Best Formula 1 Betting Sites – Complete F1 Guide (2021 Update)

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In this article we rank the best Formula 1 betting sites for the upcoming season and put forward the most popular F1 betting markets, plus our best Formela tips. Read on to find out more.

Best Betting Sites We Recommend for Formula 1 Betting in 2021

  • Wide selection of F1 sub-markets
  • News and tips for the F1 season
  • The most comprehensive F1 bookie online

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  • Dedicated F1 section
  • Plenty of F1 Betting Markets
  • Bet R$10 get R$30 in free bets + 30 free spins

New Brasil & NI customers only. Promo code SPORTS60. Deposit and place first sports bet of R$10+ in one transaction, at odds of Evens (2.0)+, settled within 7 days of registration. First bet must be on Sports. R$30 in Free Bets credited within 48 hours of bet settlement. 7-day expiry. Payment restrictions apply. SMS validation may be required. Max 30 Free Spins on Blue Wizard at R$0.10 per spin. 7-day expiry. Full T&Cs apply.

  • Plenty of sub-markets
  • R$30 free bet
  • Diverse Betting Options

Minimum deposit of R$10 using deposit code 30F - A qualifying bet is a ‘real money’ stake of at least R$10 placed on any sports market - Minimum odds of 1/2 (1.5) - Free bets credited upon qualifying bet settlement and expire after 7 days - Free bet stakes not included in returns - Casino Bonus must be claimed within 7 days • To withdraw bonus/related wins, wager bonus amount x40 within 14 days • Wagering req. vary by game • Deposit methods, Withdrawal restrictions and Full T&C’s apply. #ad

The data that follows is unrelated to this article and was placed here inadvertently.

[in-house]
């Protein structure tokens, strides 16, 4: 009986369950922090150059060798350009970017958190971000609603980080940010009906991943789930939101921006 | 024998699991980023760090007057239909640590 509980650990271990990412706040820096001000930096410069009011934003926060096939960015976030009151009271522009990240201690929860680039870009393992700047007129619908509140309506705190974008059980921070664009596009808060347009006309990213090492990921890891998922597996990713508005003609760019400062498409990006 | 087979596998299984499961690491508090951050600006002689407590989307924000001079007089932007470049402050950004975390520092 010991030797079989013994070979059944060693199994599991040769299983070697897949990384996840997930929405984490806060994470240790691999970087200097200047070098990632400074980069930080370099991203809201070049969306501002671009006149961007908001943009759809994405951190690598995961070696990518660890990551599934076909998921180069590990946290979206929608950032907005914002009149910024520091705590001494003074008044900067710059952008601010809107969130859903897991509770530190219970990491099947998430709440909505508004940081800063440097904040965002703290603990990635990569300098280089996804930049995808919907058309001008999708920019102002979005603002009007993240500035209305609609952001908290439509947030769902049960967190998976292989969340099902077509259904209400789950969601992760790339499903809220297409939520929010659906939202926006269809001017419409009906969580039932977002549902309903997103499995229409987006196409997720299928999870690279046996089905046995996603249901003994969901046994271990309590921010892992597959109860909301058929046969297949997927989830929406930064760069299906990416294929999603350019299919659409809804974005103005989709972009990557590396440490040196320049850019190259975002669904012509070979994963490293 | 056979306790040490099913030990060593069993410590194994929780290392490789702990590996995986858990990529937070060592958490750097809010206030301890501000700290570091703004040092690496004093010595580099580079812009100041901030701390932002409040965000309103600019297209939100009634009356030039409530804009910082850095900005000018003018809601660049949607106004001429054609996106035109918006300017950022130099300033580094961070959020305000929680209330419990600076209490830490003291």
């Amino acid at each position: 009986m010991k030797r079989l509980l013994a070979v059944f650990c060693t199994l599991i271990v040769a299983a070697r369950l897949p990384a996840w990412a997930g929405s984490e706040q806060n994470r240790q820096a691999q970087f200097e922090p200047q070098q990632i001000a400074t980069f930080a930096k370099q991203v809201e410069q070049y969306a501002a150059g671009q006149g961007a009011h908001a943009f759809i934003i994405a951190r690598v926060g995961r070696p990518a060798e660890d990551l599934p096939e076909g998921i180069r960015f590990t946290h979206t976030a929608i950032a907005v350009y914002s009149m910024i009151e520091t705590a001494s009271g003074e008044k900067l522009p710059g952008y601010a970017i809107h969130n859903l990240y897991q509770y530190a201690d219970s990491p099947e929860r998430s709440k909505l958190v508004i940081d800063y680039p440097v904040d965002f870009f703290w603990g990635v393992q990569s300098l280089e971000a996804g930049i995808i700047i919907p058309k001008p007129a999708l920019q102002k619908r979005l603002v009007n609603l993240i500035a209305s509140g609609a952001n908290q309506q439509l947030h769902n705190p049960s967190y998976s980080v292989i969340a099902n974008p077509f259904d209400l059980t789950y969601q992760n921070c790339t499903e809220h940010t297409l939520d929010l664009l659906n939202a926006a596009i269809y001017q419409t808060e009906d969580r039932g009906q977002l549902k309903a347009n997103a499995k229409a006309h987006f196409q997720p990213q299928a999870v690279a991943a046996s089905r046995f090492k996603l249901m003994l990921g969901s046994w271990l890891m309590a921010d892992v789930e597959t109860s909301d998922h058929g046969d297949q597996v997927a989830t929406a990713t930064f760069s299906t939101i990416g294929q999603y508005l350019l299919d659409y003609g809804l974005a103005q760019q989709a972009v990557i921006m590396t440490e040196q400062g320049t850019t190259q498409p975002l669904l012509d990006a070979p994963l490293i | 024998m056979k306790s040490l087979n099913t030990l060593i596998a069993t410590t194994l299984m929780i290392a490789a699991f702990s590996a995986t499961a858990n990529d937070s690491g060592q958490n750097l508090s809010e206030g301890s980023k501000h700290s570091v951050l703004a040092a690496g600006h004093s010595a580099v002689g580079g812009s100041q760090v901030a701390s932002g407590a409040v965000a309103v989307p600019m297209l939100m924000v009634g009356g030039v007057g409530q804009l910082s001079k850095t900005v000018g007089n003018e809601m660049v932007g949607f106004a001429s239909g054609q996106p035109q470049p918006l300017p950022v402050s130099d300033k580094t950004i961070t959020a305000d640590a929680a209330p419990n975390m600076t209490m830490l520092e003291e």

William Hill
  • Double R$15 free bet!
  • Live odds for F1
  • Plenty of F1 Betting Markets

T&Cs: New customers using Promo code H30 only, Min R$10/€10 stake, min odds 1/2, free bets paid as 2 x R$15/€15, free bets credited after settlement of first qualifying bet, free bets will expire 30 days after the qualifying bet is placed, payment method/player/country restrictions apply. See full terms below. #ad

  • R$40 Money Back Offer
  • Bet on qualifications, practice sessions and more
  • Plenty of other betting options

18+ New customers only. Min deposit R$10. Money back as bonus if first bet loses. Wagering requirements: sportsbook 3x at min. odds of 1.40 (2/5), casino 35x. Unless forfeited the sportsbook bonus must be wagered before using the casino bonus. Bonus expires 7 days after opt-in. No deposit required for NI customers. Call 08081699314 to claim. Full T&Cs apply. #ad

  • Variety of bets for every F1 Grand Prix race
  • Highly competitive odds
  • R$20 Back up bet welcome bonus

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  • Extensive range of Formula 1 outright bets
  • Regular promotions
  • Bet 40 R$ get R$20 welcome offer